Being invisible isn’t all it’s perceived to be
When I was young I thought it would be great to be invisible. I would be able to listen in on friend’s conversations, take an early peek at the exam papers and watch where my parents hid the Christmas presents. I realise now being invisible is isolating. If no-one can see you, where does that leave you?
Seeing the invisible
In 2008 a national event set in motion the beginning of what today has become 'The Pearl Principle'. As Director of Evangelism and Community Outreach, and as part of the leadership team of Zion Christian Centre in Halesowen, I organised a number of events and new initiatives throughout Hope08. One of these was a ‘Holiday at Home’ for Senior Citizens geared primarily at reaching those in the local community that would not normally attend church. I ‘hoped’ for 60 people, we had 124! It was a defining moment for me, my eyes were opened to an ‘invisible’ generation that few seem interested in reaching. As a former youth evangelist for Youth for Christ it was an illuminating moment for me in a whole different way as well…I learnt quickly that people over 60 don’t need a programme as fast, fanciful and frenetic as a 16 year old would! I am sure some of them are probably still recovering!
From that week on, God began growing in me a burning desire to reach this ‘invisible’ generation before it’s too late, and here I am today aiming through The Pearl Principle, to bring those in later life into the light.
The Pearl Principle in focus
The Pearl Principle is purposed on supporting churches; to reach people in the ‘senior’ years of life, to resource leaders and congregations to equip and release effective ministry to older people, and to help redefine expectations and perceptions of later life.
Why ‘The Pearl Principle’:
In a New Testament parable, Jesus compared the ‘Kingdom of Heaven to a ‘pearl of great price’ (Matthew 13:45-46) "Again, the kingdom of heaven is like unto a merchant man, seeking fine pearls: Who, when he had found one pearl of great price, went and sold all that he had, and bought it."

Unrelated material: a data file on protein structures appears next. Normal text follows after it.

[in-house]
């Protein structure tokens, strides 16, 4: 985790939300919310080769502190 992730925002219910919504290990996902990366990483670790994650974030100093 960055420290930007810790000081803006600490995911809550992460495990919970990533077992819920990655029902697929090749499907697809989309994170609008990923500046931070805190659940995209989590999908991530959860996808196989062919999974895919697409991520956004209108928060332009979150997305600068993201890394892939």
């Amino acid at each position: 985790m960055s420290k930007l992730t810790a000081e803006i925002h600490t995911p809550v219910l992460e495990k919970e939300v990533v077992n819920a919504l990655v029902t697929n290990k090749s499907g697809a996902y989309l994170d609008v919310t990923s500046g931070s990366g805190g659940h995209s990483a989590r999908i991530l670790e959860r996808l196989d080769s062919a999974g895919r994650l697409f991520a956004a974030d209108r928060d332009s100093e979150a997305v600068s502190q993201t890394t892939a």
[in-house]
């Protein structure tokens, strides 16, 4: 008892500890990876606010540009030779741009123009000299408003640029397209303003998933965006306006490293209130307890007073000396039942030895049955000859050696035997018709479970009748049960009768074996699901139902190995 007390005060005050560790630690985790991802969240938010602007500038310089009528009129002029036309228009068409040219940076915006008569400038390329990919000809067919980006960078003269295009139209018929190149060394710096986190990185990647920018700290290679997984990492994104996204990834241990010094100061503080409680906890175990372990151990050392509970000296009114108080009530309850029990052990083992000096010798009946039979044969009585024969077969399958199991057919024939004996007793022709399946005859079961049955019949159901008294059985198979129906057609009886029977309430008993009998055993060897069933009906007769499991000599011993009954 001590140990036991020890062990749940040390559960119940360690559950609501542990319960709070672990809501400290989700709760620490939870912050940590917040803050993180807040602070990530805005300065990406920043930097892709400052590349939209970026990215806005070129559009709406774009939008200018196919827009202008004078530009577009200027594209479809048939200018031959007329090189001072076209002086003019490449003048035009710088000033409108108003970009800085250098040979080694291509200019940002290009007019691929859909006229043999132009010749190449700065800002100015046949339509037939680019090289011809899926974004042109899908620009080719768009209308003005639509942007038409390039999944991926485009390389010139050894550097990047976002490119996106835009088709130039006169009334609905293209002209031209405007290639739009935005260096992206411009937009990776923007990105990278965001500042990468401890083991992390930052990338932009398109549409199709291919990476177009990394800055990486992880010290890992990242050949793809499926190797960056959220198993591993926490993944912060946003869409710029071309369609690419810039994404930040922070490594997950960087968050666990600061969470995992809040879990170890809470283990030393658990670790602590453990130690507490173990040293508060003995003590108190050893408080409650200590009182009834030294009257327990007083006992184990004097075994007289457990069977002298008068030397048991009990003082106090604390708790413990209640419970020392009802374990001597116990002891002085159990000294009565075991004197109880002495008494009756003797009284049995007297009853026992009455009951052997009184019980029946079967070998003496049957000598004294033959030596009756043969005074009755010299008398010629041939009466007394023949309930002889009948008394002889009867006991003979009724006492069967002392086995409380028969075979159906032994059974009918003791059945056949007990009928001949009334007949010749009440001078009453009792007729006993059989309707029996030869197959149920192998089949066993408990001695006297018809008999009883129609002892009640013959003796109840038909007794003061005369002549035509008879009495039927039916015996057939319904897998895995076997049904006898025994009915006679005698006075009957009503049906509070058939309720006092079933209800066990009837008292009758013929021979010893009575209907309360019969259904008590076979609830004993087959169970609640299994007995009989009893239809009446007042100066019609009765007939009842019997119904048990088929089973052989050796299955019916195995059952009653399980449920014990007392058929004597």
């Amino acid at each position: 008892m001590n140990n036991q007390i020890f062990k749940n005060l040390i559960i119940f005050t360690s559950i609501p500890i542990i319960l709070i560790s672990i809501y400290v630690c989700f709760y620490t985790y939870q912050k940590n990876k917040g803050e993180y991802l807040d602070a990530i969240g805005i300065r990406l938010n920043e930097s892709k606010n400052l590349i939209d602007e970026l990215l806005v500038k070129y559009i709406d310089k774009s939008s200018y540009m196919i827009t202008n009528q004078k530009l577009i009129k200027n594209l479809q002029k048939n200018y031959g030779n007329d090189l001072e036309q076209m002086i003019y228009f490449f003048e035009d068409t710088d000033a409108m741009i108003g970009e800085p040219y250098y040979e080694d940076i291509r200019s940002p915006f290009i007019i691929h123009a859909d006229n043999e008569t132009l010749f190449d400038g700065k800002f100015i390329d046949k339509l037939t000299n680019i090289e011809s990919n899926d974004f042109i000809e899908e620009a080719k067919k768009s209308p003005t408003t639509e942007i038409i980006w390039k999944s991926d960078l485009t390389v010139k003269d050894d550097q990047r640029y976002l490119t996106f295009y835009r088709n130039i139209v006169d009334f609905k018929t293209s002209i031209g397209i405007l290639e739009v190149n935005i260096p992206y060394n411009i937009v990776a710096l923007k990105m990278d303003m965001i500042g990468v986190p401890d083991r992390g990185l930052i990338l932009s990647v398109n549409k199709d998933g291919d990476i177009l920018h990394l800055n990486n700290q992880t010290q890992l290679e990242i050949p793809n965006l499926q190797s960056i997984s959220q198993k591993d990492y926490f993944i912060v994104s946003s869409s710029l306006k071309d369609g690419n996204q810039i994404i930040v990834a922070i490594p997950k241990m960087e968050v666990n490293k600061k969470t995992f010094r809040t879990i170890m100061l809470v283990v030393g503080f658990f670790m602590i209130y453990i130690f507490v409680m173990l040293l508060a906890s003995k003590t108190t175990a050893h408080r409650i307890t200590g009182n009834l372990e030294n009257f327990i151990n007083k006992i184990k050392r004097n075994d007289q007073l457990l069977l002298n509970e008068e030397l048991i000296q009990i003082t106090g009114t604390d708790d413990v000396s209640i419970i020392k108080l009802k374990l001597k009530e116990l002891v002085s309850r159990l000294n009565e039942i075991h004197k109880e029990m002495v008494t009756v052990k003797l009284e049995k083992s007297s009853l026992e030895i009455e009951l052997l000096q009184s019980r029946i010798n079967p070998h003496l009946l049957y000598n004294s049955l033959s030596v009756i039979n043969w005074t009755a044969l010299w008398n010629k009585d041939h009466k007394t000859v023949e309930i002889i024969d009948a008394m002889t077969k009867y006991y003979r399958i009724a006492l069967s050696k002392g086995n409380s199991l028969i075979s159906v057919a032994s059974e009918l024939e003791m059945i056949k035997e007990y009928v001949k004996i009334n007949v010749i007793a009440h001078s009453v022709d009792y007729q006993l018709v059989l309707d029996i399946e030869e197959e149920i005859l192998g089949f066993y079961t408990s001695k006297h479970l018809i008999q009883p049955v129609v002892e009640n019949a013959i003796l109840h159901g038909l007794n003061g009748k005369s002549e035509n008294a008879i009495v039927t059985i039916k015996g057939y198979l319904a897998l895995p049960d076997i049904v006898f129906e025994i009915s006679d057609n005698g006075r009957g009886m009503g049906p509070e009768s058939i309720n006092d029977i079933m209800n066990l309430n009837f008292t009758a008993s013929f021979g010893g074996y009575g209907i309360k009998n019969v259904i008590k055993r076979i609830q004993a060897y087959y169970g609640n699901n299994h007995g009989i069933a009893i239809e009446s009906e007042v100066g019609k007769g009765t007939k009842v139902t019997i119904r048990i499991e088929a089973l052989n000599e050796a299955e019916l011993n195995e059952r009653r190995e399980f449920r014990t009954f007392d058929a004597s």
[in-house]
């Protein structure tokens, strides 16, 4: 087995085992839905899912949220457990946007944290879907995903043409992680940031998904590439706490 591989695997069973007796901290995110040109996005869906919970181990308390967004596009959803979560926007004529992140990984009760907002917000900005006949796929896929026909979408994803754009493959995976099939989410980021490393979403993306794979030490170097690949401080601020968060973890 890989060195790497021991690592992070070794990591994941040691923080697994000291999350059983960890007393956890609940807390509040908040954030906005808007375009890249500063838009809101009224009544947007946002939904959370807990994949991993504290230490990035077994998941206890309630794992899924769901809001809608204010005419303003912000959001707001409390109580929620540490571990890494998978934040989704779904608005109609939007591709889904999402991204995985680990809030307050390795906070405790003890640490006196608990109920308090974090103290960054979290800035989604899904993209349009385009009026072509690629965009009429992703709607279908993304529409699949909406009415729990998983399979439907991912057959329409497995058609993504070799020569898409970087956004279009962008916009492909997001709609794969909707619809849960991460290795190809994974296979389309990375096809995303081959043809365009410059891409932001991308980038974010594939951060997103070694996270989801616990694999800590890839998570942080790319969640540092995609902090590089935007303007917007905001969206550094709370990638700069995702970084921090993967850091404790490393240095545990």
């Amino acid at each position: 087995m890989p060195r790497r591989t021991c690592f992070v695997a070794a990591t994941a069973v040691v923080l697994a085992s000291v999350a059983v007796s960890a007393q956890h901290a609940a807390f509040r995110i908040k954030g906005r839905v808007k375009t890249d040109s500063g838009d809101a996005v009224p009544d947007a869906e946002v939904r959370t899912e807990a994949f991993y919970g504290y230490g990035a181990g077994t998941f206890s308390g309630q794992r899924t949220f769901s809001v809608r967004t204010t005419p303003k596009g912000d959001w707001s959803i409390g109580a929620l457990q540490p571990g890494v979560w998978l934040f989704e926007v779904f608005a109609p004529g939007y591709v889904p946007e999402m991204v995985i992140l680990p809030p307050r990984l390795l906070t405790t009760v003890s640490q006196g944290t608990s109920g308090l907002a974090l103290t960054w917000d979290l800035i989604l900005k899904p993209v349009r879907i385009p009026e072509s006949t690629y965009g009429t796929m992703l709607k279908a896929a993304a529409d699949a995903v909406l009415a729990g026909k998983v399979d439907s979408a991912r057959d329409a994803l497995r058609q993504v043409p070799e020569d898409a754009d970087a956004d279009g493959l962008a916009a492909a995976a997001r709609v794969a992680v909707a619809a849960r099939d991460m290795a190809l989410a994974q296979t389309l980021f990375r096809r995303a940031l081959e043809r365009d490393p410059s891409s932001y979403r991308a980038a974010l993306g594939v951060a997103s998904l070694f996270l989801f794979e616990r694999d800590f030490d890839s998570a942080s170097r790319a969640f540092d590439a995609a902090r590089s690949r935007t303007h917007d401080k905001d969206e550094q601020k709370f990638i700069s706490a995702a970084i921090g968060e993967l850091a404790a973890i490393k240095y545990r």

The Good News of Jesus and the ‘abundant life’ he brings is not just for the young and the middle-aged. Surely if the Gospel is not for all, it’s no gospel at all.
In marine biology a pearl is something of great value and which is cultivated over a number of years, overcoming challenges and becoming something beautiful as result.
The Pearl Principle is that the Kingdom of God is for all, but is focussed on those in the ‘pearl’ years of their lives, and investing to see these precious people, whom Jesus paid a high price for, rescued.
I turned 50 this year, which entitles me to join the Saga mailing list it seems, Over 50’s clubs and apparently obtain cheaper car insurance. At this milestone I am conscious I want to invest the remainder of my life into something critical not comfortable. We face a global crisis worldwide as people live longer and the over 65’s demographic grows rapidly. By 2050 it is projected that over a quarter (26%) of the UK population will aged 65 years & over*. The equivalent of approx. 19.5 million people. With budget cuts and community fragmentation it is estimated that currently of the 11 million people over 65 in the UK, 5 million say TV is their main form of company, 28,000 die of cold every year, 500,000 spend Christmas Day alone and 1.6 million live beneath the poverty line.
Is the church also invisible?
So how is the church responding to this need? The majority of church investment seems to be into children’s work, youth work and adult ministry. It’s rare you see an advert in a Christian publication for a ‘seniors minister’ amongst the abundant children’s and youth workers ads. I wonder if the church has a blind spot when it comes to the aged. Or sees purely the problems rather than the potential.